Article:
When it comes to raising capital, timing is really everything. Most people with a great new idea are so eager to get started on it that they burn out their list of potential investors long before they should have ever been approached in the first place. By the time that they actually have something worth investing in, they can no longer get anyone to return their phone calls or e-mails. In the impatient world of capital formation, patience, or at least, perspicacity, is a cardinal virtue.
Everyone knows somebody who might be interested in their new idea under the right circumstances. The difficulty is in accurately judging when that moment has arrived. Capital is not a replacement for labor buta rather is its invaluable ally. Most idea men have this plan whereby they interest someone in their idea, who puts up a bunch of money to hire somebody else who can actually go through the hard work of developing and manufacturing it. The proper name for these people is dreamers.
Dreams are an important part of capital formation, but the people who have the capital already did not get there by taking reckless chances on somebody with no track record, no plan of action, and only the vaguest idea of how much things will cost or how everybody is going to get their money back. The much abused phrase “business plan” is nevertheless a critical building block for anybody who is serious about raising significant amounts of capital for their fledgling venture.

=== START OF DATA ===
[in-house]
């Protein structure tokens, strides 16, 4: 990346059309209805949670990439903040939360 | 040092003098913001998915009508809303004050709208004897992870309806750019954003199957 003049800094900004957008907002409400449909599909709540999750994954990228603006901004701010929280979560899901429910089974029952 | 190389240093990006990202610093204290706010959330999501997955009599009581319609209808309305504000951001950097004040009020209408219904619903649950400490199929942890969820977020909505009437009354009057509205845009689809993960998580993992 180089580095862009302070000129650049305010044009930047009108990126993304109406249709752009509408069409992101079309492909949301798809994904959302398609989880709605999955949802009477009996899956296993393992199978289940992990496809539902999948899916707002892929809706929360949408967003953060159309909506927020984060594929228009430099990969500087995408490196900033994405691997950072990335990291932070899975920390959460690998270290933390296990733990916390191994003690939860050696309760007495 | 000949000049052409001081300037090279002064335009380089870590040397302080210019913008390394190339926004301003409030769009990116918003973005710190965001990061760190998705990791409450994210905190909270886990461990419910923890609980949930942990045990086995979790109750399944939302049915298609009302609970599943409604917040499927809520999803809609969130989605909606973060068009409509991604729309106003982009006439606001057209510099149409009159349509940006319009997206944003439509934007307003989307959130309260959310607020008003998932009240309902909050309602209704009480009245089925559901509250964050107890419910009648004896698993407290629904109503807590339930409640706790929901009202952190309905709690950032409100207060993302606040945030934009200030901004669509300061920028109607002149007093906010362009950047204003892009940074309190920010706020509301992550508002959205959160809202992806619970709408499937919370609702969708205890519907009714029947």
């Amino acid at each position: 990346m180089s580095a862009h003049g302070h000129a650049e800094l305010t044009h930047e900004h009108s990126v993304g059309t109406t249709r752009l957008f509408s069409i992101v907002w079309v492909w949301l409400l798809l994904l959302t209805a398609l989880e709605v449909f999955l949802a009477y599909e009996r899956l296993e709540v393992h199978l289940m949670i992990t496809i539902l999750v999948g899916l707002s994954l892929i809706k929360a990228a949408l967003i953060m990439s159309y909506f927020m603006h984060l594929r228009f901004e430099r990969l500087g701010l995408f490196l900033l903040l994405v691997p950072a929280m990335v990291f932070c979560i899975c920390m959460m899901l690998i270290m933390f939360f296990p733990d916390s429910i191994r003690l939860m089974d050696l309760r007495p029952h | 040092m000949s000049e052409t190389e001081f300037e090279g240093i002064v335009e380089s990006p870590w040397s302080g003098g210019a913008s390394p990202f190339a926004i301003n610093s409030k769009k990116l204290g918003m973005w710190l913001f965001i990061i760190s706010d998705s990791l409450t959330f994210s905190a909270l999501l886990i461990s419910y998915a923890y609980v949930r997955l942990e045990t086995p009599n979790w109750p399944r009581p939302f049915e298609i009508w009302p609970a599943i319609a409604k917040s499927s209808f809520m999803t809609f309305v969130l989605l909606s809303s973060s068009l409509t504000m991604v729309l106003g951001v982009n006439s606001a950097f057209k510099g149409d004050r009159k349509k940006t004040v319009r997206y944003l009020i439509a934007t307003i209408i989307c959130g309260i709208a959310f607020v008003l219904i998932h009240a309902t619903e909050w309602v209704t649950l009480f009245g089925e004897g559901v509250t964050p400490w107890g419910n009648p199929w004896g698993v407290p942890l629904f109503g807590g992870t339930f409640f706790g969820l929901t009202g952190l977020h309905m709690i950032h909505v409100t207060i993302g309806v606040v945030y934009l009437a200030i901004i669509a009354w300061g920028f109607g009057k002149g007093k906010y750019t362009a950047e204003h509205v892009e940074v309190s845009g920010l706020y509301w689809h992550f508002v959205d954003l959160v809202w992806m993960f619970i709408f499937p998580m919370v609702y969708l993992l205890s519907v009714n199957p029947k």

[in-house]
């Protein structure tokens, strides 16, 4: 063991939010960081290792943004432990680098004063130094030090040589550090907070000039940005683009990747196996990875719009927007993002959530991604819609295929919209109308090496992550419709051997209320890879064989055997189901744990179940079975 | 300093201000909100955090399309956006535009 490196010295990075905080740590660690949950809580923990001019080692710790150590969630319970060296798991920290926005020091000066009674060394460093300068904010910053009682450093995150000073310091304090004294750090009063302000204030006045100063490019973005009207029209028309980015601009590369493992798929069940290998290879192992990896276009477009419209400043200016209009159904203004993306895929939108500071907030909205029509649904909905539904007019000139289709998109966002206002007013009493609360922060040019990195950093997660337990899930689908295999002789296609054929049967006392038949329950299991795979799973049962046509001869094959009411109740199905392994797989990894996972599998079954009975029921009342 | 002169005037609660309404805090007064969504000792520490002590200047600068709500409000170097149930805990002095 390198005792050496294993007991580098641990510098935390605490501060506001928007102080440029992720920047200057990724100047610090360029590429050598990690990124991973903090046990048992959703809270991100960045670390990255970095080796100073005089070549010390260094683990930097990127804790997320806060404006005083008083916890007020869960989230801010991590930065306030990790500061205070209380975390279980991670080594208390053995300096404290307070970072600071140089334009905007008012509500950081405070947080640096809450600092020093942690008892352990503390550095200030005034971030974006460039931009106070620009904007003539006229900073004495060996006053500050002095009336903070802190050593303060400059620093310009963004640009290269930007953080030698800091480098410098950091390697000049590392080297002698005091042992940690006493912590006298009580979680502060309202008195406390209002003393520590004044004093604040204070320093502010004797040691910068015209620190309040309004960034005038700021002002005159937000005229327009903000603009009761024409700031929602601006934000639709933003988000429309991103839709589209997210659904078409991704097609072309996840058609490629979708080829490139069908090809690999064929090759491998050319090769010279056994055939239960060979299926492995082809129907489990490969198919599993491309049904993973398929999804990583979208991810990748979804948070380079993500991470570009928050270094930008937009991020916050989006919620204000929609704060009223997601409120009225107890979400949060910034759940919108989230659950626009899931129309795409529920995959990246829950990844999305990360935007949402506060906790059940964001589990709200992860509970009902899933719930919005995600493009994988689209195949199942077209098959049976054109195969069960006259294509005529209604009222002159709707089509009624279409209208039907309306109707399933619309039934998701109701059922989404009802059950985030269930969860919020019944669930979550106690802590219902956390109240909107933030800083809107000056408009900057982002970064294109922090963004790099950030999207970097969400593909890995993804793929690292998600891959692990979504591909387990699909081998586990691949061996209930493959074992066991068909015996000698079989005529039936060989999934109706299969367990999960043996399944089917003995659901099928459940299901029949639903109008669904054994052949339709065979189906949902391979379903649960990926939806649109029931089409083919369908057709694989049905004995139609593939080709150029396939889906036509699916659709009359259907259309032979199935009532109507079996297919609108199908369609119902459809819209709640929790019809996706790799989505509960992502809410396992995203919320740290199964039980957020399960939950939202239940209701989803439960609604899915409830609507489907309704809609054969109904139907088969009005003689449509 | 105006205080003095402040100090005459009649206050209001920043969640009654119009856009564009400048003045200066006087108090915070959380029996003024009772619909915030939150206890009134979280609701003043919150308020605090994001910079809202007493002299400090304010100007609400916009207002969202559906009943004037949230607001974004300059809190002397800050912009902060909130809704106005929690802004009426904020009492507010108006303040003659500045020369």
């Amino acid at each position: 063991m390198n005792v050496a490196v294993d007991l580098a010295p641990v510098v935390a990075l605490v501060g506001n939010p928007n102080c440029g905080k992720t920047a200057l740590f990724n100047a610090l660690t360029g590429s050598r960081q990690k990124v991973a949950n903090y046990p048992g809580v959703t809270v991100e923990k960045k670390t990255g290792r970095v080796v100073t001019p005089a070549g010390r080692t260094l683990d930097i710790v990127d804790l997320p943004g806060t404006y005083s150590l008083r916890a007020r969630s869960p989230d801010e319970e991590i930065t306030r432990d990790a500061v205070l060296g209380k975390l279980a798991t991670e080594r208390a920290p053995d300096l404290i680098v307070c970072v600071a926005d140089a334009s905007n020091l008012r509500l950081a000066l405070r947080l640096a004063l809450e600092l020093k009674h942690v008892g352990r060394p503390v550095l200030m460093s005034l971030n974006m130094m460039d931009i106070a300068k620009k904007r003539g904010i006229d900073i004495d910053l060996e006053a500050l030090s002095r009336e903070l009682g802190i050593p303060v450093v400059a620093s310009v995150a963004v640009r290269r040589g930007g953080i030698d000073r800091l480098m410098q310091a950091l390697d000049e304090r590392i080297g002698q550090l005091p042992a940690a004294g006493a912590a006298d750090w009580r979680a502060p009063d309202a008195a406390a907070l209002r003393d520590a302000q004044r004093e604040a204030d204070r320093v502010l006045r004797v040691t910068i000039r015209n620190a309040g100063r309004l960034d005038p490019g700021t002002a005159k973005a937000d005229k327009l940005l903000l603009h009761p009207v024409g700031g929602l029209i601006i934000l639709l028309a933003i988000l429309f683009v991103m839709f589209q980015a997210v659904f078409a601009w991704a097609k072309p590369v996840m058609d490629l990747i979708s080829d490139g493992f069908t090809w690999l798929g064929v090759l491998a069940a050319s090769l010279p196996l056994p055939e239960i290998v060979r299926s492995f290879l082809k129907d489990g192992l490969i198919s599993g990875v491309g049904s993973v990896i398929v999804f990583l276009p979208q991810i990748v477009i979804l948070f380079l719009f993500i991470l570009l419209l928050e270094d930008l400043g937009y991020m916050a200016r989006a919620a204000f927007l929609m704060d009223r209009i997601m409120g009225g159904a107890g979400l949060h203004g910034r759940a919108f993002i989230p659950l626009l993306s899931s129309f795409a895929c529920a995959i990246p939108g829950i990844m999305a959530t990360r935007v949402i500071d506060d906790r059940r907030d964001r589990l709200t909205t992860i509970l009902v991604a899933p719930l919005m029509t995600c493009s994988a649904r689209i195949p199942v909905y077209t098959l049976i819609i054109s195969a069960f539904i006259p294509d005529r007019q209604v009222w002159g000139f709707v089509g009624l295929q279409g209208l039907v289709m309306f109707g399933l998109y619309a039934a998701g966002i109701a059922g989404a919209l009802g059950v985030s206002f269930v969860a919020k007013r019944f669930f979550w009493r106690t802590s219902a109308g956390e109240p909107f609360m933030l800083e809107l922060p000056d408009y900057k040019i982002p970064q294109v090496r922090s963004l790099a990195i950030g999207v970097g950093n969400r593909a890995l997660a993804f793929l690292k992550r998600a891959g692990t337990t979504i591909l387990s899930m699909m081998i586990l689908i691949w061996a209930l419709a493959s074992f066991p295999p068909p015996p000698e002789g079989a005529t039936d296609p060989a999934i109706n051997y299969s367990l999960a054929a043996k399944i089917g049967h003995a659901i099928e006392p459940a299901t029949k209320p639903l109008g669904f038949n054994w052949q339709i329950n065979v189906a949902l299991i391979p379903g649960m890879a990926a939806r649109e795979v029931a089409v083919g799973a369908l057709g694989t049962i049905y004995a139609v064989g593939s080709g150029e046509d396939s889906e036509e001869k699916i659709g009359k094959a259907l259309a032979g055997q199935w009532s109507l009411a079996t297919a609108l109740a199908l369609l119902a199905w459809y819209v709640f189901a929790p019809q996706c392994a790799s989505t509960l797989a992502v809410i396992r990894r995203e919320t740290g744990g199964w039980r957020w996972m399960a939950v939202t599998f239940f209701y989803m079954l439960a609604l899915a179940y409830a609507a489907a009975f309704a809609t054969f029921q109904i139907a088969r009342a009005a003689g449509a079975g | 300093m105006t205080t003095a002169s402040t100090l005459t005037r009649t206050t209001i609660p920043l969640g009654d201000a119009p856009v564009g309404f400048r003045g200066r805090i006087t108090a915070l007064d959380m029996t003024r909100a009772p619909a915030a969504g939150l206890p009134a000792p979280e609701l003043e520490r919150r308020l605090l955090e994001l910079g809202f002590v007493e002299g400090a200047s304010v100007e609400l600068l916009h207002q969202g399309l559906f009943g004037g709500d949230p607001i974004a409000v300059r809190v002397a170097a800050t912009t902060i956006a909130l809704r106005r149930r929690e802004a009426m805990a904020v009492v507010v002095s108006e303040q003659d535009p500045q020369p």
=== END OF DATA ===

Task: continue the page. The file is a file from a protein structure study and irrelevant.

Writing a serious business plan is mandatory and there is a little secret you need to know about your first one. It is really going to suck. This means that you should definitely not show it to anyone you regard as a legitimate potential investor. Instead, show it to people who have experience in life but no interest in investing. Explain that you are not looking for their money but merely their opinion on how your business plan sounds to them. You will receive invaluable feedback on the weaknesses of your presentation, which you can then go back and correct again and again until everyone seems to think it is okay.
Now that you have a bulletproof business plan which you have been forced to justify in front of multiple critical audiences, you can move forward and present it to the people who might actually have some interest in your proposal. Think how much more impressed they will be when they read a business plan that looks like a serious idea for a change, rather than a wet dream scribbled on the back of a napkin. Imagine your own confidence in your ability to sell your idea now that you feel comfortable in talking about it.
As mentioned above, timing is everything, but proper preparation for that moment adds a little something extra.
This was a contribution by Naked Business Consulting, Australia’s capital raising experts. If you are looking to expand your business with the assistance of capital funds, why not head to their site for a few pointers on how to get a boost of capital.